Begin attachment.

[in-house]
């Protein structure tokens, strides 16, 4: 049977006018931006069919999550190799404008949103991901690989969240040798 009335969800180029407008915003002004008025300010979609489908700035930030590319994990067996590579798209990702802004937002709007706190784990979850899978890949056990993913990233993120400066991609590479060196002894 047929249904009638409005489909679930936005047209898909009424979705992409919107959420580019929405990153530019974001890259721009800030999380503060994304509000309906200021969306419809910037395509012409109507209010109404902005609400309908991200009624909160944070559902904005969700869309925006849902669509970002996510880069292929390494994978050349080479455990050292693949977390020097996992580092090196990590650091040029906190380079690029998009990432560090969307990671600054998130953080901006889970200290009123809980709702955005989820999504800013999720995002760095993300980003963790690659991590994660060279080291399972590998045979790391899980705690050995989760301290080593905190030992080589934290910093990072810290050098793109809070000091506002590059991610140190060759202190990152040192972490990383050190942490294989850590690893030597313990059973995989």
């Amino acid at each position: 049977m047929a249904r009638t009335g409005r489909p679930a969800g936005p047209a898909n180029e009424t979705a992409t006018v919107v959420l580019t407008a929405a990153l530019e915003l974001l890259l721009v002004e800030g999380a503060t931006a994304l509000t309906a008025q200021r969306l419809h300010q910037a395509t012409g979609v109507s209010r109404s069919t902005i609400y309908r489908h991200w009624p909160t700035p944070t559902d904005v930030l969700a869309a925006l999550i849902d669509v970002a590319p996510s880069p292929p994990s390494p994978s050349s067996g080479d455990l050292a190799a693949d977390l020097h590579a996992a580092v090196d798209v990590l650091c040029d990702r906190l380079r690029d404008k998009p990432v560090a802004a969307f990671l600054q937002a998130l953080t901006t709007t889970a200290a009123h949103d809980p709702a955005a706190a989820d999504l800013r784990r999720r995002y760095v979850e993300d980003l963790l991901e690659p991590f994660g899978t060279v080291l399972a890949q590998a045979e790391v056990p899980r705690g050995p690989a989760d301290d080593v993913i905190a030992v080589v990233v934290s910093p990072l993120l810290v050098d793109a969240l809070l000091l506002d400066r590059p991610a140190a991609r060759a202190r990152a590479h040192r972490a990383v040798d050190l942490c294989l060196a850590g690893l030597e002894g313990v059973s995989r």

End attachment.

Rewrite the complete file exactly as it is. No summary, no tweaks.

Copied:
[in-house]
């Protein structure tokens, strides 16, 4: 049977006018931006069919999550190799404008949103991901690989969240040798 009335969800180029407008915003002004008025300010979609489908700035930030590319994990067996590579798209990702802004937002709007706190784990979850899978890949056990993913990233993120400066991609590479060196002894 047929249904009638409005489909679930936005047209898909009424979705992409919107959420580019929405990153530019974001890259721009800030999380503060994304509000309906200021969306419809910037395509012409109507209010109404902005609400309908991200009624909160944070559902904005969700869309925006849902669509970002996510880069292929390494994978050349080479455990050292693949977390020097996992580092090196990590650091040029906190380079690029998009990432560090969307990671600054998130953080901006889970200290009123809980709702955005989820999504800013999720995002760095993300980003963790690659991590994660060279080291399972590998045979790391899980705690050995989760301290080593905190030992080589934290910093990072810290050098793109809070000091506002590059991610140190060759202190990152040192972490990383050190942490294989850590690893030597313990059973995989």
């Amino acid at each position: 049977m047929a249904r009638t009335g409005r489909p679930a969800g936005p047209a898909n180029e009424t979705a992409t006018v919107v959420l580019t407008a929405a990153l530019e915003l974001l890259l721009v002004e800030g999380a503060t931006a994304l509000t309906a008025q200021r969306l419809h300010q910037a395509t012409g979609v109507s209010r109404s069919t902005i609400y309908r489908h991200w009624p909160t700035p944070t559902d904005v930030l969700a869309a925006l999550i849902d669509v970002a590319p996510s880069p292929p994990s390494p994978s050349s067996g080479d455990l050292a190799a693949d977390l020097h590579a996992a580092v090196d798209v990590l650091c040029d990702r906190l380079r690029d404008k998009p990432v560090a802004a969307f990671l600054q937002a998130l953080t901006t709007t889970a200290a009123h949103d809980p709702a955005a706190a989820d999504l800013r784990r999720r995002y760095v979850e993300d980003l963790l991901e690659p991590f994660g899978t060279v080291l399972a890949q590998a045979e790391v056990p899980r705690g050995p690989a989760d301290d080593v993913i905190a030992v080589v990233v934290s910093p990072l993120l810290v050098d793109a969240l809070l000091l506002d400066r590059p991610a140190a991609r060759a202190r990152a590479h040192r972490a990383v040798d050190l942490c294989l060196a850590g690893l030597e002894g313990v059973s995989r």